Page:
Agricultural Investment Data Analyzer (AIDA) guides policy makers on potential economic and social impacts


by Dalia ElSabbagh | March 25, 2021

Investments in agriculture can have broad economic and social impacts. To help developing countries analyze those effects and promote more evidence-based decision-making, IFPRI, the International Fund for Agricultural Development (IFAD) and the IFPRI-led CGIAR Research Program on Policies, Institutions, and Markets (PIM) created the Agricultural Investment Data Analyzer (AIDA) tool.

AIDA is the first online, user-friendly tool that uses an economy-wide model to assess the impact of agricultural investments on economic growth, job creation, and household welfare, and perform complex investment analysis.

IFPRI and IFAD introduced the AIDA tool at a February 24 event during the IFAD INNovation Talks. The virtual launch event highlighted the underlying need for the AIDA tool in developing countries. It is now available in four (in both English and Arabic): EgyptTunisiaJordan, and Yemen.

“I am very excited that we are kicking this [IFAD INNovation Talks] off by a real innovation. An analytical tool developed by IFAD, IFPRI and CGIAR-PIM,” said Meike van Ginneken, Associate Vice-President of IFAD’s Strategy and Knowledge Department. She emphasized the importance of applying innovations at scale to contribute to ending poverty and hunger. “These kinds of analytical tools have the potential in help to achieve the SDGs and provide experts with policy guidelines that can help to design and assess national strategies and projects.”

Adopting data-driven approaches to deliver services can help address persistent poverty in the Middle East and North Africa region, said Dina Saleh, Regional Director of IFAD’s Near East, North Africa, Europe and Central Asia Division. “[This] transform[s] the way projects will serve smallholders, and the AIDA tool really brings us one step closer to this end ... AIDA elaborates data to provide options for policies and investments that can increase livelihoods and resilience in the rural areas,” she said.

World Bank Global Director for Agriculture and Food Martien Van Nieuwkoop noted that tools such as AIDA can lead to better environmental impacts and increased public support for agriculture around the world.

IFPRI Senior Research Fellow James Thurlow demonstrated the AIDA tool, which he said makes it easy to “model without a model.” Government officials, analysts, researchers, and investors design a package of investments and AIDA reports how the choices affect a country’s economy and population. “What makes these decisions so difficult is that they require trade-offs,” Thurlow said.

These trade-offs intensify as the governments’ ambitions exceed their resources. AIDA helps in deciding which trade-offs to take by assessing their combined benefits. AIDA is also useful to donors and other partners in making agricultural investment decisions and strengthening policy dialogues, he said.

Egypt’s Ministry of Agriculture and Land Reclamation used AIDA to update the Sustainable Agricultural Strategy 2030 (SADS 2030). “Agricultural priorities in [SADS 2030] were re-arranged according to the outputs from the AIDA tool,” which “highly contribute to prioritization process[es],” said Assistant to the Minister Mohamed El-Kersh.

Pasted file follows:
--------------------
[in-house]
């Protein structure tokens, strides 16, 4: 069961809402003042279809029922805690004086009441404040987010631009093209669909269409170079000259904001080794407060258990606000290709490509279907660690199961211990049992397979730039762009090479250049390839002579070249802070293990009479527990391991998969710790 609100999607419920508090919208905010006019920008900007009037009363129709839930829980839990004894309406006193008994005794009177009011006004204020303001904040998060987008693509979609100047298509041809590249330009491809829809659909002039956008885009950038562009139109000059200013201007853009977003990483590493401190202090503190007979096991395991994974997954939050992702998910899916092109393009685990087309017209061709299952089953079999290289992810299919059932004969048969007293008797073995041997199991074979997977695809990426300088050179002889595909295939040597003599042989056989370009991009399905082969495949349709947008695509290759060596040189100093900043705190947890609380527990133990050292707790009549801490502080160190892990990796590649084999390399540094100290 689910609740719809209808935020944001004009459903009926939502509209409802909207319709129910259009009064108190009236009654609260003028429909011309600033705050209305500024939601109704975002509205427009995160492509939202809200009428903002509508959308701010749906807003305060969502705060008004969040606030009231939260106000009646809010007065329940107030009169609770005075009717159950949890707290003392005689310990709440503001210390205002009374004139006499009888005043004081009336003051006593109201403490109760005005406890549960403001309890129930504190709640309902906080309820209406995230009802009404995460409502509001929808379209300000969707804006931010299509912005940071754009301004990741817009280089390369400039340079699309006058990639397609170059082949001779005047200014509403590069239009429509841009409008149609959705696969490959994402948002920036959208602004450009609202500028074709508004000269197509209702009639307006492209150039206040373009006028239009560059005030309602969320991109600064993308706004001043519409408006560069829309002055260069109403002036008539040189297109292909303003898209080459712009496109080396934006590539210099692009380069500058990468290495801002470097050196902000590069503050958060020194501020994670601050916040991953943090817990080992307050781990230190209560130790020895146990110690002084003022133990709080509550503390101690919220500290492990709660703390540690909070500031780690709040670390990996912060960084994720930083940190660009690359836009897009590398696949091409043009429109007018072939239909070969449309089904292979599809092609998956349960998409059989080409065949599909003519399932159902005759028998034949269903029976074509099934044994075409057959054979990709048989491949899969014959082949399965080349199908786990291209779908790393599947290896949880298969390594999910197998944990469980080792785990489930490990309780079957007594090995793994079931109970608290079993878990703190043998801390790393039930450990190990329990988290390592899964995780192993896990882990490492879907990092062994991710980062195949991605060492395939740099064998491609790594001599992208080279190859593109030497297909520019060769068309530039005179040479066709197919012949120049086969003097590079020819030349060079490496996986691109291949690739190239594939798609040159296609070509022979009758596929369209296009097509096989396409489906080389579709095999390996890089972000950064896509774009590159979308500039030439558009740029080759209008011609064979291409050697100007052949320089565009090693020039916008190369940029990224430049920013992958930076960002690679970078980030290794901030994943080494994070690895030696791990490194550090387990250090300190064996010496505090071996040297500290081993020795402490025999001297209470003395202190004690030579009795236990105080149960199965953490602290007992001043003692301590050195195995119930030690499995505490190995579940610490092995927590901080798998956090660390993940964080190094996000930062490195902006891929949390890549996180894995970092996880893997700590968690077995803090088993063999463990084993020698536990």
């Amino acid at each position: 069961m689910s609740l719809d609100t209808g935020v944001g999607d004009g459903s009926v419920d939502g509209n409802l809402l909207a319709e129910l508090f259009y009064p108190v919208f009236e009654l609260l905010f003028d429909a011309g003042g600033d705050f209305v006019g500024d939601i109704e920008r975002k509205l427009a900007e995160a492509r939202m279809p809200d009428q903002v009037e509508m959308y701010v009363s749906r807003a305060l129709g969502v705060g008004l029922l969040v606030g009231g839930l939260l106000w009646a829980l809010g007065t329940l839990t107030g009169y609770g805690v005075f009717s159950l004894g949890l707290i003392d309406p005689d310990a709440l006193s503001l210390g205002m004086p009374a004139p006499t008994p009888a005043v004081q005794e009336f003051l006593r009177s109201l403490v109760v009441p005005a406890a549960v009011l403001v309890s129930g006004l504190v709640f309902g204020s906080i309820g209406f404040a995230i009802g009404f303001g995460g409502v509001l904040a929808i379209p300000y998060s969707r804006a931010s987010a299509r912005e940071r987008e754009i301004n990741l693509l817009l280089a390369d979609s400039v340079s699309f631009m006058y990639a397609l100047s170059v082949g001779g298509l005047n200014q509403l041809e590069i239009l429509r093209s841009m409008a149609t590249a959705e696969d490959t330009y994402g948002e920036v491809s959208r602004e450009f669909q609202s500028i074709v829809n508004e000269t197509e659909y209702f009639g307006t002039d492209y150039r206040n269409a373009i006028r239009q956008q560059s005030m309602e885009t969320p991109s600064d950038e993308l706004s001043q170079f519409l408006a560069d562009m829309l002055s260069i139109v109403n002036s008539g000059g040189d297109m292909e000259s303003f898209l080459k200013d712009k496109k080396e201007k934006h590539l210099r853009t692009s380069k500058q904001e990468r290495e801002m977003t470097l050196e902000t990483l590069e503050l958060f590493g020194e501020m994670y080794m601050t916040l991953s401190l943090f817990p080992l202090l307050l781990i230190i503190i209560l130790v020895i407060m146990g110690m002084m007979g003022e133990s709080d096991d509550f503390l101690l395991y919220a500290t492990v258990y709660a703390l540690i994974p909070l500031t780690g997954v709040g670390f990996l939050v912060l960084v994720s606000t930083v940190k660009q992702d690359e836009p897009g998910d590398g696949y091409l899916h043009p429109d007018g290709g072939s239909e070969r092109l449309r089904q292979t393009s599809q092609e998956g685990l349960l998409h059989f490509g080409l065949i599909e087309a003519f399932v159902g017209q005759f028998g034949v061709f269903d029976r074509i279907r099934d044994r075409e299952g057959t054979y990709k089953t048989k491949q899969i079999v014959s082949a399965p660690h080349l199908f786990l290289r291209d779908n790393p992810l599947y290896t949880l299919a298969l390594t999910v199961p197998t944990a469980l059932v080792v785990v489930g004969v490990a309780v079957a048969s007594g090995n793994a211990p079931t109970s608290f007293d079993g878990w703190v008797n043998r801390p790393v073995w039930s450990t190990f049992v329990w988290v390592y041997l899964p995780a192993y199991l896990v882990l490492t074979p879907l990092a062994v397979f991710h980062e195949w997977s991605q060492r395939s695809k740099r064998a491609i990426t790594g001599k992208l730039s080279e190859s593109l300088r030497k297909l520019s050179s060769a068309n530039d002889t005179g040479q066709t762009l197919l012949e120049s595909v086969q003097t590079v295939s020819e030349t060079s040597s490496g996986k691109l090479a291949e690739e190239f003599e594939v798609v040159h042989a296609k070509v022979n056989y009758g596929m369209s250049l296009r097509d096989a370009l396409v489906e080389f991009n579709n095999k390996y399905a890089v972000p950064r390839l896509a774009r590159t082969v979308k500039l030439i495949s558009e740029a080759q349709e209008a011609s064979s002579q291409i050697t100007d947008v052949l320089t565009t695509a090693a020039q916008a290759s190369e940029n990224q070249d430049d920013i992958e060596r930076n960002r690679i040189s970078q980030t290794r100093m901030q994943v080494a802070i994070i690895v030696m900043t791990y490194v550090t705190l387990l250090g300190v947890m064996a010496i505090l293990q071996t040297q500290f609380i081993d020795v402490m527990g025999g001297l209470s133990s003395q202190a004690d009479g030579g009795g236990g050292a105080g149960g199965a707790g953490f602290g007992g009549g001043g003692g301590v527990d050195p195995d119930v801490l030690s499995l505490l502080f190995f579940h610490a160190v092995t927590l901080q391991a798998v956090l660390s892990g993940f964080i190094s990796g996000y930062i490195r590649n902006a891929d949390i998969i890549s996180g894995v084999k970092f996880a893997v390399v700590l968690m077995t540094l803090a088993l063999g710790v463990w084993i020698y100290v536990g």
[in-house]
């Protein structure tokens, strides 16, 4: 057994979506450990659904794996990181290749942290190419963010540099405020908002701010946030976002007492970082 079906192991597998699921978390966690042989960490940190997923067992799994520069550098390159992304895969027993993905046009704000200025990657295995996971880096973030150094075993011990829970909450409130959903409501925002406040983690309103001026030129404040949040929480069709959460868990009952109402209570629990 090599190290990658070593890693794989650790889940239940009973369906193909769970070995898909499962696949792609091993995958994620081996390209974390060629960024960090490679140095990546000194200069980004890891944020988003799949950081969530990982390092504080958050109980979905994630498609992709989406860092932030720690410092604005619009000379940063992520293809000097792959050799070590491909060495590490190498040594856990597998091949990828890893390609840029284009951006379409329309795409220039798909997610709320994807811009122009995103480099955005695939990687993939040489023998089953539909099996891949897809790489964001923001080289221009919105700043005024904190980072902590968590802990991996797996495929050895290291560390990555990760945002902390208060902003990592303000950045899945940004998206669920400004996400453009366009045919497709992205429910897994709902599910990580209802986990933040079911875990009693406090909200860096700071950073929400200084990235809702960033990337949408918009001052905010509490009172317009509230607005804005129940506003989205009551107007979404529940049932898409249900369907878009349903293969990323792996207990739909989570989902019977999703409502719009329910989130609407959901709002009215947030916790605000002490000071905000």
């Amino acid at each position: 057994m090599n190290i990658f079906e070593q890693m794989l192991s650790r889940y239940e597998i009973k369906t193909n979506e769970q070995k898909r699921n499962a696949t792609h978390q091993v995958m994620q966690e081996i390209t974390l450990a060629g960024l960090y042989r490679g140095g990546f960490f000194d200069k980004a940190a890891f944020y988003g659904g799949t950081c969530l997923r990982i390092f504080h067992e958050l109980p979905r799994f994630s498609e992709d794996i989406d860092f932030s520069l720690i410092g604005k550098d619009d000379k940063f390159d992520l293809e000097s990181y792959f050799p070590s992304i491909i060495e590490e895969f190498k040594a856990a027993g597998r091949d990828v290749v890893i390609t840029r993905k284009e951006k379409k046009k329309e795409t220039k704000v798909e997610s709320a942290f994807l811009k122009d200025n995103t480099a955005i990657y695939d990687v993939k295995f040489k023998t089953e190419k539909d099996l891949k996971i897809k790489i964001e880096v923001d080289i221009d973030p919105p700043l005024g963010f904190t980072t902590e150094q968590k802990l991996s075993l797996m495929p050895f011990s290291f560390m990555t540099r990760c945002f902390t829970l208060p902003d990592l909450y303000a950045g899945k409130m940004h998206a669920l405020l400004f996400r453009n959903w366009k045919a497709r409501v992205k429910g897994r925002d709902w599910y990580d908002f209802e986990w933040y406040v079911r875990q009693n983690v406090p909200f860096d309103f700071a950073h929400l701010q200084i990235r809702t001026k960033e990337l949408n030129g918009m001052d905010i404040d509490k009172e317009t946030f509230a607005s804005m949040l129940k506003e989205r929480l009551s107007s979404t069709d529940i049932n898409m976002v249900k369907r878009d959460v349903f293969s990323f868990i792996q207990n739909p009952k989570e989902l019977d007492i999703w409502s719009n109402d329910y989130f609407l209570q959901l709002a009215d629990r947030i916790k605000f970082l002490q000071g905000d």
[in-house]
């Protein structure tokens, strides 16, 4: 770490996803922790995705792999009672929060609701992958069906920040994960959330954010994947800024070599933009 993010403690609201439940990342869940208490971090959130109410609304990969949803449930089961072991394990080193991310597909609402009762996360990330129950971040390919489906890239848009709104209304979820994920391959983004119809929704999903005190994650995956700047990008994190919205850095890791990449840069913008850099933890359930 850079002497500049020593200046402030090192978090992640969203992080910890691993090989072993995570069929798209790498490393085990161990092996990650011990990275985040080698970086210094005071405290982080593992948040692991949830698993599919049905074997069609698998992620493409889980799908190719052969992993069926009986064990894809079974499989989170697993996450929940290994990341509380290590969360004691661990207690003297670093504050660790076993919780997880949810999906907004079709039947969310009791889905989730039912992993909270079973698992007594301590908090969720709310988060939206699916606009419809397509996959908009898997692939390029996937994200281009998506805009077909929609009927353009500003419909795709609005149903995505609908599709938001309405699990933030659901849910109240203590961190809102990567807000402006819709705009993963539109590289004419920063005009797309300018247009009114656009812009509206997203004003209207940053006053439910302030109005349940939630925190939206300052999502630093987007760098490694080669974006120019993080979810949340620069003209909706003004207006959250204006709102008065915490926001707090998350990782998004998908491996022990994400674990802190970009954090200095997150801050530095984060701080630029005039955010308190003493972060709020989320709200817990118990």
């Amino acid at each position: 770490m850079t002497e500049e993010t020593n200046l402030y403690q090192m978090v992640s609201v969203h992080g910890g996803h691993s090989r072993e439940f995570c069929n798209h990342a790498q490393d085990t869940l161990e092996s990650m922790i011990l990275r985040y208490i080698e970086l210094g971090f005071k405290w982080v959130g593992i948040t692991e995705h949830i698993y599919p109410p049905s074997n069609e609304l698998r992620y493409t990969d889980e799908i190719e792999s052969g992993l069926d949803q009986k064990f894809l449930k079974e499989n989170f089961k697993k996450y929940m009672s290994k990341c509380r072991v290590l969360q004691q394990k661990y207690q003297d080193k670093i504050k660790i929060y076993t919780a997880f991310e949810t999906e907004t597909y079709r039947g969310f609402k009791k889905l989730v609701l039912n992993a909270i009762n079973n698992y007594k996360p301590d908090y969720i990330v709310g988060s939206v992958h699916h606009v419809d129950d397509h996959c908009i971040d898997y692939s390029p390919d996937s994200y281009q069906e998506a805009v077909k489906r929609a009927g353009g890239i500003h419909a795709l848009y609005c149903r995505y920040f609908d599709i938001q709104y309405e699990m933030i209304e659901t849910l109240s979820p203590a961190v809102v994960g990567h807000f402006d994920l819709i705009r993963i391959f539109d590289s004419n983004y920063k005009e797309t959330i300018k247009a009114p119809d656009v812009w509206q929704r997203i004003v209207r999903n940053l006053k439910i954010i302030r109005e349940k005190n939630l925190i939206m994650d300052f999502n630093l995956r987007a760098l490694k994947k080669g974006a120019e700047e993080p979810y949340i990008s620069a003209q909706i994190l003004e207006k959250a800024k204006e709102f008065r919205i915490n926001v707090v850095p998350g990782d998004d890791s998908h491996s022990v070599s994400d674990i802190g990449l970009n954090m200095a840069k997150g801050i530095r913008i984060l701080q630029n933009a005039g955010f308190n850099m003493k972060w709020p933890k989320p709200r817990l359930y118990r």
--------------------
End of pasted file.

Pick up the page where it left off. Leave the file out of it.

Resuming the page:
AIDA is also useful in dealing with the COVID-19 pandemic, facilitating impact assessments and provide crucial evidence bases for policies. Officials in Tunisia used the tool’s Social Accounting Matrix (SAM) database to estimate impacts on the economy, food system and households. then employed those in simulations of the Tunisian economy’s resilience during the lockdown period, according to Zouhair El Kadhi, a macro fiscal adviser with Pragma Corp. and former Director of the Tunisian Institute of Competitiveness and Quantitative Studies (ITCEQ).

The AIDA tool is valuable in combining complex analysis, from SAM construction to impact evaluations, to determine potential investment areas and impacts, and is accessible by modelers and non-modelers equally, said IFAD Economist Athur Mabiso.

Channing Arndt, Director of IFPRI’s Environment and Production Technology Division, emphasized the importance of international collaboration in building such efficient and simple tools that can provide on-the-spot output for policy makers.

The AIDA can help to meet the strong demand for such prioritization tools in many countries, according to Christian Derlagen, Project Manager & Senior Economist at the U.N. Food and Agriculture Organization (FAO)—particularly where ambitious agricultural investment plans face financial restrictions. Clemens Breisinger, MENA Program Leader & Senior Research Fellow at IFPRI, also stressed the effectiveness of AIDA as a policy analysis tool, and thanked local and international partners in making AIDA, as well as IFAD and PIM for providing the funding.

Donal Brown, Associate Vice President for the IFAD Programme Management Department, stressed the importance of innovation—not only in the form of technology but in clearly identifying opportunities and challenges in times such as the present, when rural development, food security and local transformation—at least for the poor—are going backward in light of COVID-19 and climate change.

Dalia ElSabbagh is a Senior Research Assistant in IFPRI's Egypt Strategy Support Program (ESSP), based in Cairo. This post first appeared on the IFPRI Blog

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